If you continue to have a problem getting the sound, try doing the flutter without using the m/p. Try to get a good strong sound then use just the m/p with the neck without the horn attached. Remember that the tongue does not go up and down. It is normally very close to the roof of the mouth and the upper side of the tongue (just behind the tip) is making the motions which indent the air stream to make the flutter sound. And you can do this with a small amount of m/p in the mouth. It may take time to find the physical action that works best for you. You may also experience a problem in loosing too much air while blowing. This is normal because some people have to exhale very fast to get the flutter effect. This causes a quick loss of air. However, in time you will develop more control and will use less air.

Everyone has a different jaw structure and tongue shape. What works for me my not work for you. Experiment with all of the basic ideas and the technique will eventually develop depending on your own physical structure.

Several examples can be heard on YouTube. Cut and paste these titles;

REBEL ROUSER—DUANE EDDY—GIL BERNAL—TENOR

THE STROLL—DIAMONDS—KING CURTIS—TENOR

TWISTIN’ THE NIGHT AWAY—SAM COOKE—JACKIE KELSO—TENOR

URGENT—FOREIGNER—JR. WALKER—TENOR

Other links for the flutter tone;
http://www.petethomas.co.uk/saxophone-fluttertongue.html

http://www.nuoboe.com/html/fluttertongue.html

http://www.jodyjazz.com/article.interesting.improviser.html

http://www.halleonard.com/item_deta...er=search&type=product&keywords=john+laughter+

http://www.musicroom.com/se/ID_No/025107/details.html

http://www.hornplace.com/SX008.html

http://www.amazon.co.uk/Beginning-Rock-Sax-Scott-Page/dp/B00004CRHZ

http://www.amazon.com/Blues-Saxophone-Depth-Styles-Masters/dp/0634026208

http://www.hornplace.com/SX005.html

http://userpages.umbc.edu/~emrich/chapter4-6.html

Also check YouTube for illustrations.
 

Marvan

Member
Messages
67
Locality
On the banks of the Tay, UK
Here are a few notes that may, or may not be of any help;

I do not know when the flutter effect started being used on the saxophone. An explanation of the technique appears in a 1926 publication titled SAX-ACROBATIX by Henri Weber;

Saxophone Effects

I first became aware of it in 1956 when I heard Honky Tonk Part 2 by Bill Doggett. Clifford Scott used it in his 4th solo.

It was also featured on the 1958 recording of Tequila when Chuck Rio used it while repeating the main melody.

In 1965 Jr. Walker performed the effect on his high C in Shotgun.

Joel C. Peskin added it to his solo on a more recent 1989 Top 40 hit titled With Every Beat of My Heart by Taylor Dayne.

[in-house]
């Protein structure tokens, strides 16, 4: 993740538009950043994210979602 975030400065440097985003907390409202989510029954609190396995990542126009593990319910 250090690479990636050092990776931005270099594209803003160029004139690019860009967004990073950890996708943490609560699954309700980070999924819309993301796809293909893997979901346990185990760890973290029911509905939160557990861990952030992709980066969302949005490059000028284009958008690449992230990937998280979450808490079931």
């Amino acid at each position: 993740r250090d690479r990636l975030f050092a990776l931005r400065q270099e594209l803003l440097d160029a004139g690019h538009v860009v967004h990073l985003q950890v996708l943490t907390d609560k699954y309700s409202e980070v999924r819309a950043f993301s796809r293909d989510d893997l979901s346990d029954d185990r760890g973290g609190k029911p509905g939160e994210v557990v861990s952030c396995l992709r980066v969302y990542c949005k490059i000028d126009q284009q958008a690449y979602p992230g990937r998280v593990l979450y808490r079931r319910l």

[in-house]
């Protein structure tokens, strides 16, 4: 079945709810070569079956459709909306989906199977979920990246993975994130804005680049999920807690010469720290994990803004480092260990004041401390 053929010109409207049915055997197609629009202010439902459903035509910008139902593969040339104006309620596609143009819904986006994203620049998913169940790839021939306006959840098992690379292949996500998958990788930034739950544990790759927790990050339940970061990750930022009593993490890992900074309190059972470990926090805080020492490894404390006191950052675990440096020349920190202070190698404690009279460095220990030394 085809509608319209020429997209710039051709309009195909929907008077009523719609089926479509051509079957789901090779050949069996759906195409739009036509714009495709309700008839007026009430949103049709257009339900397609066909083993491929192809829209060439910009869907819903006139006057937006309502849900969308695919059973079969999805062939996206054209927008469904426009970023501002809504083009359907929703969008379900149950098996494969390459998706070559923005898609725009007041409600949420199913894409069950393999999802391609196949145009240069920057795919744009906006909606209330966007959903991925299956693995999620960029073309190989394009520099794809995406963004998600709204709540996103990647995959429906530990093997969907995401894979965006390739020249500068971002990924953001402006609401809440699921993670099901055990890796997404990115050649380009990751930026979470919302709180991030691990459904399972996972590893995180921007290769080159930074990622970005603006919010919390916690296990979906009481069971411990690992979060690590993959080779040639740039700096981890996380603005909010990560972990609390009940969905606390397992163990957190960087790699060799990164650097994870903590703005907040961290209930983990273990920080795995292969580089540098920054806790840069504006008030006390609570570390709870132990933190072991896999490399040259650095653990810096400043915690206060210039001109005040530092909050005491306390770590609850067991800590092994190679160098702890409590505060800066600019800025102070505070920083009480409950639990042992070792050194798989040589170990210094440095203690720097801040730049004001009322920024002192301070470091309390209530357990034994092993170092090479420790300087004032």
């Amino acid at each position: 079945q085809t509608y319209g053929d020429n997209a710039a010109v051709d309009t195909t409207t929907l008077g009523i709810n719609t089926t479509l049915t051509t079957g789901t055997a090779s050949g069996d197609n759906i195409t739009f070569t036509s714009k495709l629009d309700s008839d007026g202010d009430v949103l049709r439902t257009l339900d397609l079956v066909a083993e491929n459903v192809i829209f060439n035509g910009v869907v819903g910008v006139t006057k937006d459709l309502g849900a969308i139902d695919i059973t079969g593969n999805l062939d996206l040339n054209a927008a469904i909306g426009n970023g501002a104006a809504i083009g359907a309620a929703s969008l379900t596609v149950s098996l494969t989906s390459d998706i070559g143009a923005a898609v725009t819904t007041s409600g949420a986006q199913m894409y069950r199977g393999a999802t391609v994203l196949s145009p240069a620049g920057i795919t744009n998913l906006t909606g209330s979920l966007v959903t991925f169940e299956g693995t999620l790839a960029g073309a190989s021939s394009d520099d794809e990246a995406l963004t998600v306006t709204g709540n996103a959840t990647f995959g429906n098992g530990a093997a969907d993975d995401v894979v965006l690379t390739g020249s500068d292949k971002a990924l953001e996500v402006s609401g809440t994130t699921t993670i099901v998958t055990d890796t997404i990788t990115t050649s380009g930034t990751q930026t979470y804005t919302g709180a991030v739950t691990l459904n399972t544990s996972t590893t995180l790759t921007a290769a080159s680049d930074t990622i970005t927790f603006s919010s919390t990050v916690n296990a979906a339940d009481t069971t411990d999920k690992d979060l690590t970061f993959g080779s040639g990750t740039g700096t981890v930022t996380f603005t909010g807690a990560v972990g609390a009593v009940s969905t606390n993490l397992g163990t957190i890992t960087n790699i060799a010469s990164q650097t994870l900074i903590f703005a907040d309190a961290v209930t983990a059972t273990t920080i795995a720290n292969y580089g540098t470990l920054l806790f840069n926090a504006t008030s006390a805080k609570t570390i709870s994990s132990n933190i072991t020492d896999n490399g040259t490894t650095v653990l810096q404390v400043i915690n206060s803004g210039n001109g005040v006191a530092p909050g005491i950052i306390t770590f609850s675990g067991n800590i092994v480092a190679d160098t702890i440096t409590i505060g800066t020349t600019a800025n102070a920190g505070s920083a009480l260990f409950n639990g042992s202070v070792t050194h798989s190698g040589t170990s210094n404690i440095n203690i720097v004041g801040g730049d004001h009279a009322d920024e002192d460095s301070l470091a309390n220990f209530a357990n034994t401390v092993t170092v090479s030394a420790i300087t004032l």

Also listen to the second phrase of Bobby Keys’ solo on Brown Sugar by The Rolling Stones.

Perhaps it was developed and introduced by blues artists when they wanted to play a real “down and dirty” sounding solo. It really lends itself well to blues and rock music. A combination of the growl, flutter tone and note bending will put you well on your way to playing some very effective sounds!

The flutter technique produces the same sound that is made by singing close to a desk fan. It causes the tone to flutter by separating the air stream.

To learn this effect, I suggest that you use only the neckpiece and mouthpiece in the beginning to get control of it, and then attach the neck to the horn.

Before you play the neckpiece, try to make the sound that is similar to a small motorboat engine by blowing lightly and at the same time raising the tip of the tongue gently against the front portion of the roof of your mouth just behind the front teeth. Although you can lightly touch the roof area do not press the tongue into the roof. Just raise it enough to make a rapid flutter between the tip and the skin of the roof. The effect is also similar to the sound of a “cat purr.” However, there is no need to make a sound or hum anything while fluttering the tongue. Once you learn to develop this sound it will transfer to the m/p.

● Courtesy of a SOTW member; “A “HEEEEEE” formation of the tongue shape puts your tongue in a high arch and will draw the tip of your tongue away from the mouthpiece. Many players consider variations on the “EEE” vowel shape to be preferable for general tone production. Vowel shapes such as “Uhh” and “Ooooh” leave the tongue in a low position that does bad things for your air stream.”